Thursday, July 29, 2010

From the Mailbag...

A reader asks:
I’ve been asking myself these late months, what to do to become a self-taught economist? What do I need? What books, what manuals should I read? Is it even possible? Should I just forget about it or seek and admission in a real economics PhD program. I took many classes in economics (International economics, introductory micro and macroeconomics, advanced macroeconomics, international finance etc).
I think this very much depends on what your goal is. Do you just want to know about economics and the current situation? Then read the blogs -- Paul Krugman, Brad DeLong, Matt Yglesias, Tim Duy, Econobrowser, Rortybomb, Chris Blattman, Calculated Risk... These blogs mention other books, articles, and blogs which are also good to read. You could also try reading academic papers, but you'll need the math and so it'll be a huge time investment and you'll only understand economics slightly better, so I think you'd need to ask yourself why you are doing it. One thing you might do is download syllabi on what field you want to learn more about, and then read through the papers. It was really when I did this for my own field that I realized that my field has major, major problems. I've seen syllabi from highly touted programs which didn't include a single decent paper.


  1. Actually the best place for you to start would be Daron Acemoglu's book "Introduction to Modern Economic Growth".
    Sorry T.V. but i had to post that :P

    Blogs are a good start but even these require some training in economics. And unfortunately economics is all about the math now. Downloading syllabi might help but even then you will go through a lot of junk until you finally read something that will make you feel like you learned something. Of course most papers use a lot of math even though they don't have to just b/c that's what the profession requires...

    Probably you first need to decide what field is of interest and then search but i believe it will be time consuming and you may be disappointed...

    The rant of an aspiring economist from Greece is now over... :P

  2. First, you must decide whether you want to have the training of a modern economist or whether you would rather understand economics. Since the guys who have been running the economics departments since about 1973 have a stunning track record of being catastrophically wrong, you may want to read the guys who practiced economics during the Great Prosperity.

    Start with J.K.Galbraith's "Age of Uncertainty."
    It is a companion book to a TV series that ran on BBC / PBS so you know it's accessible.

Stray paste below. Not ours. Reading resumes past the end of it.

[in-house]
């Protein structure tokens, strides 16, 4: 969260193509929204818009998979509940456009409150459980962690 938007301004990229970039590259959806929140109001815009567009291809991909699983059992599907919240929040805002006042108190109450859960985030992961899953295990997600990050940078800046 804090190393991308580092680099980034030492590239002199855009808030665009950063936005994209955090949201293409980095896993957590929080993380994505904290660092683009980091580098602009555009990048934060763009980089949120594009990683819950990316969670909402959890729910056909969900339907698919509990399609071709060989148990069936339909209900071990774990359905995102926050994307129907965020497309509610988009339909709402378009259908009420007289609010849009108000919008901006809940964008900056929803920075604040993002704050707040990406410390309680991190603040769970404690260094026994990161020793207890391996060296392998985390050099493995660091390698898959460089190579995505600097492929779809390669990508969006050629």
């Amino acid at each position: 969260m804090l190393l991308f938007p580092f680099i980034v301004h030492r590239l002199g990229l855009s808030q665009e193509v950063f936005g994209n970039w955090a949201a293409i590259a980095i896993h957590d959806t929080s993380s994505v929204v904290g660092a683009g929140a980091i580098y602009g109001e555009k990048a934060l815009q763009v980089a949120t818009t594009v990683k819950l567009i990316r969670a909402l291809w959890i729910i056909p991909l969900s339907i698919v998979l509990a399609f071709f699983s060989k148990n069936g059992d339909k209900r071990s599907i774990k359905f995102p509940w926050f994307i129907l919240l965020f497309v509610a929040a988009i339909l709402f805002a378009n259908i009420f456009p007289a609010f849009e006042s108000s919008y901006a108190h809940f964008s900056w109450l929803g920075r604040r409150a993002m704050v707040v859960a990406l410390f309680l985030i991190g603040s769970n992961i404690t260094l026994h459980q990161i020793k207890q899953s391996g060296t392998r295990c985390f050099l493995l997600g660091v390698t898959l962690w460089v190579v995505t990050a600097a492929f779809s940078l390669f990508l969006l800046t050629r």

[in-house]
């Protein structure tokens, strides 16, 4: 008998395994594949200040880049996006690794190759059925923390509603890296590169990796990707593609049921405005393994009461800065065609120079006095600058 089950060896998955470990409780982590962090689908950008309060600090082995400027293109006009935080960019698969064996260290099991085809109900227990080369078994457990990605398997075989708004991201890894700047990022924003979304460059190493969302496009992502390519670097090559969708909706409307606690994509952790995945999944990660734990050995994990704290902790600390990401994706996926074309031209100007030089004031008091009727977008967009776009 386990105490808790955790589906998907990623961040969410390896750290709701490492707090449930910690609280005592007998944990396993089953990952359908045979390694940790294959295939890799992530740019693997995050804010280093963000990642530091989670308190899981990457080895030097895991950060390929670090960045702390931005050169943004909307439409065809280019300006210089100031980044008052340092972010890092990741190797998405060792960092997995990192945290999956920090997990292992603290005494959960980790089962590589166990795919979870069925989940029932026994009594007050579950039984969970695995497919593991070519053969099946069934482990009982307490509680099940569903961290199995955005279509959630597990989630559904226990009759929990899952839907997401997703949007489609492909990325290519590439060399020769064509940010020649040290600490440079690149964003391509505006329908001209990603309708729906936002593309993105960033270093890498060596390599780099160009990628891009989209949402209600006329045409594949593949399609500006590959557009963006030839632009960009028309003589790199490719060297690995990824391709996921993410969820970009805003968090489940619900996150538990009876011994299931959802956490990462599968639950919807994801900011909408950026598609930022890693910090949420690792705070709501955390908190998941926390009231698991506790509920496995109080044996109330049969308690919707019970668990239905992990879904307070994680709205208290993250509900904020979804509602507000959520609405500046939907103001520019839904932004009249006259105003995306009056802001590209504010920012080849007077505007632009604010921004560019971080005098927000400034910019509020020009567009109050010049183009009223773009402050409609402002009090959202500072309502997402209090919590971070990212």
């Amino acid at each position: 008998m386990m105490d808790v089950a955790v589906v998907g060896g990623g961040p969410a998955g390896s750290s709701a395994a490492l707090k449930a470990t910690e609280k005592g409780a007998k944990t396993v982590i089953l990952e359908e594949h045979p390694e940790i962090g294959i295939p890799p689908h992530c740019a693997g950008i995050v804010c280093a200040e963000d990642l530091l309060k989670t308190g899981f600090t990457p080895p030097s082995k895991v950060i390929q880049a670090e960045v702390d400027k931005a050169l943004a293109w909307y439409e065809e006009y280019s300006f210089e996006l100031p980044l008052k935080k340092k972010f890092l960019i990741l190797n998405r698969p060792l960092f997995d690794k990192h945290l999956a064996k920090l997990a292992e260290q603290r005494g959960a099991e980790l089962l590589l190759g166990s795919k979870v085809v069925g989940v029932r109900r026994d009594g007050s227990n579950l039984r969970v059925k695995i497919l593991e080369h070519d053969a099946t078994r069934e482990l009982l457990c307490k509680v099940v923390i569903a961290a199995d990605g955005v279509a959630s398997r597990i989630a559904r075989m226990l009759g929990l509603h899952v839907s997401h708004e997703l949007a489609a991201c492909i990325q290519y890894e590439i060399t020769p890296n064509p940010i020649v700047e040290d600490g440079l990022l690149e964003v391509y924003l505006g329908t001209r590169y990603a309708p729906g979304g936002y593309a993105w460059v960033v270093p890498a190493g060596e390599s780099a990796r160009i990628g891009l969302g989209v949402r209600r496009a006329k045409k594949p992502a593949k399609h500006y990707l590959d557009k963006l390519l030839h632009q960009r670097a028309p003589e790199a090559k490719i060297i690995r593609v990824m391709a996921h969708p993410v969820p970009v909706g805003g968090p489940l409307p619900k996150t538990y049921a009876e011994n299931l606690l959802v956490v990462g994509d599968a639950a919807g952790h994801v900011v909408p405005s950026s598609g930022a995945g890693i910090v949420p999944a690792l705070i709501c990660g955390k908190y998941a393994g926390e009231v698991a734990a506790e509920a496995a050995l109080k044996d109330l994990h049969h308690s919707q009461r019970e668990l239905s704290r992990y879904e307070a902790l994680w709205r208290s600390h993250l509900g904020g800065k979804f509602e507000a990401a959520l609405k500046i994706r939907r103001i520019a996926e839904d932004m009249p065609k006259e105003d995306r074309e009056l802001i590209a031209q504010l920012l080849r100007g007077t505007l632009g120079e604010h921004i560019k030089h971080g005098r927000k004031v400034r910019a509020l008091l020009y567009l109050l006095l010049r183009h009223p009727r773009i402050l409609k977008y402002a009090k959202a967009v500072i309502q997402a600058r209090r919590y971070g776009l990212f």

Then you should read Robert Heilbruner's "The Worldly Philosophers."

    This is an excellent primer on how the ideas of political economy evolved over time.

    Then you must understand the thinking that informed the New Deal reforms. Of course, the fountain is Thorstein Veblen. But Veblen is quite difficult to read--it is turn-of-the-century English written by someone who learned English second. But if you can do it, read "Theory of the Leisure Class" first
    and then "Instinct of Workmanship."

    Both books are incredible. But if that is too tough, try Clarence Ayres' "The Nature of the Relationship between Ethics and Economics."
    Ayres was THE interpreter of Veblen, so if Veblen is too deep, he will fill in.

    And getting back to Galbraith,the times almost demand you read his "The Great Crash of 1929."
    And his "New Industrial State" is a GREAT description of the world the Keynesians helped create by 1967.

    Modern economists will tell you that theirs is a science that is defined by high-end math. They have been disastrously wrong about that. Economics grew out of the study of moral philosophy. Anyone who neglects to understand that is just going to be wrong--you can actually bet on it.

  3. Thanks to both of you for the great suggestions!

    -Anonymous -- How could you post Acemoglu's book here? lol... I'll admit it's fine if you want to see what a mainstream/conservative view of some topic within economics, but the thing is just seriously misguided.

    -Jonathan -- Wonderful suggestions. There's a few on there I haven't read yet. Embarrassing...


  4. -T.V. -- I had to post acemoglu - the growth class i attended was based on it :P Guess since MIT uses it, it's almost mandatory for a greek university... Maybe you should make another post about it and we could chat/rant there

    Jonathan's suggestions are really really good. I would start with Heilbroner - enjoyable read. Never read Gailbrath - will get to it. Veblen is also a must - and trust me, your vocabulary will def benefit from reading him.